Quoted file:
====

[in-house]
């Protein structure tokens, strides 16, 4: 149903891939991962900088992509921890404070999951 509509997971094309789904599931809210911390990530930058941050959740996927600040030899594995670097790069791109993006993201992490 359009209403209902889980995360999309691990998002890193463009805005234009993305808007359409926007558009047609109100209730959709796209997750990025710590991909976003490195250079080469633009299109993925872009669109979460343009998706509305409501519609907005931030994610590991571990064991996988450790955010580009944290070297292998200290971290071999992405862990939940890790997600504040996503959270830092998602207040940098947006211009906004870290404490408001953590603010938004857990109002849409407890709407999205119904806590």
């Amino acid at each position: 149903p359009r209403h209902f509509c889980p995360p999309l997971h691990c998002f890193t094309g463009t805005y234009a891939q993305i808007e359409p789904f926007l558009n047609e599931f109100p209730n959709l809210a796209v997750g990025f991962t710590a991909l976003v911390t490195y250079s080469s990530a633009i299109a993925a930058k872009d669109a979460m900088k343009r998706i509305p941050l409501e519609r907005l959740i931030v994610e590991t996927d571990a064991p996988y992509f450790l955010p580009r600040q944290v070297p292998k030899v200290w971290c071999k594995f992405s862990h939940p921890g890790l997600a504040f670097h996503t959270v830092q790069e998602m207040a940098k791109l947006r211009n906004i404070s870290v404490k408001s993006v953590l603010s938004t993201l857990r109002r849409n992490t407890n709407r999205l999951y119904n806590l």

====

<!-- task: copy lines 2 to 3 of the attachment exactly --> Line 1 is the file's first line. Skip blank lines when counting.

């Protein structure tokens, strides 16, 4: 149903891939991962900088992509921890404070999951 509509997971094309789904599931809210911390990530930058941050959740996927600040030899594995670097790069791109993006993201992490 359009209403209902889980995360999309691990998002890193463009805005234009993305808007359409926007558009047609109100209730959709796209997750990025710590991909976003490195250079080469633009299109993925872009669109979460343009998706509305409501519609907005931030994610590991571990064991996988450790955010580009944290070297292998200290971290071999992405862990939940890790997600504040996503959270830092998602207040940098947006211009906004870290404490408001953590603010938004857990109002849409407890709407999205119904806590």
């Amino acid at each position: 149903p359009r209403h209902f509509c889980p995360p999309l997971h691990c998002f890193t094309g463009t805005y234009a891939q993305i808007e359409p789904f926007l558009n047609e599931f109100p209730n959709l809210a796209v997750g990025f991962t710590a991909l976003v911390t490195y250079s080469s990530a633009i299109a993925a930058k872009d669109a979460m900088k343009r998706i509305p941050l409501e519609r907005l959740i931030v994610e590991t996927d571990a064991p996988y992509f450790l955010p580009r600040q944290v070297p292998k030899v200290w971290c071999k594995f992405s862990h939940p921890g890790l997600a504040f670097h996503t959270v830092q790069e998602m207040a940098k791109l947006r211009n906004i404070s870290v404490k408001s993006v953590l603010s938004t993201l857990r109002r849409n992490t407890n709407r999205l999951y119904n806590l």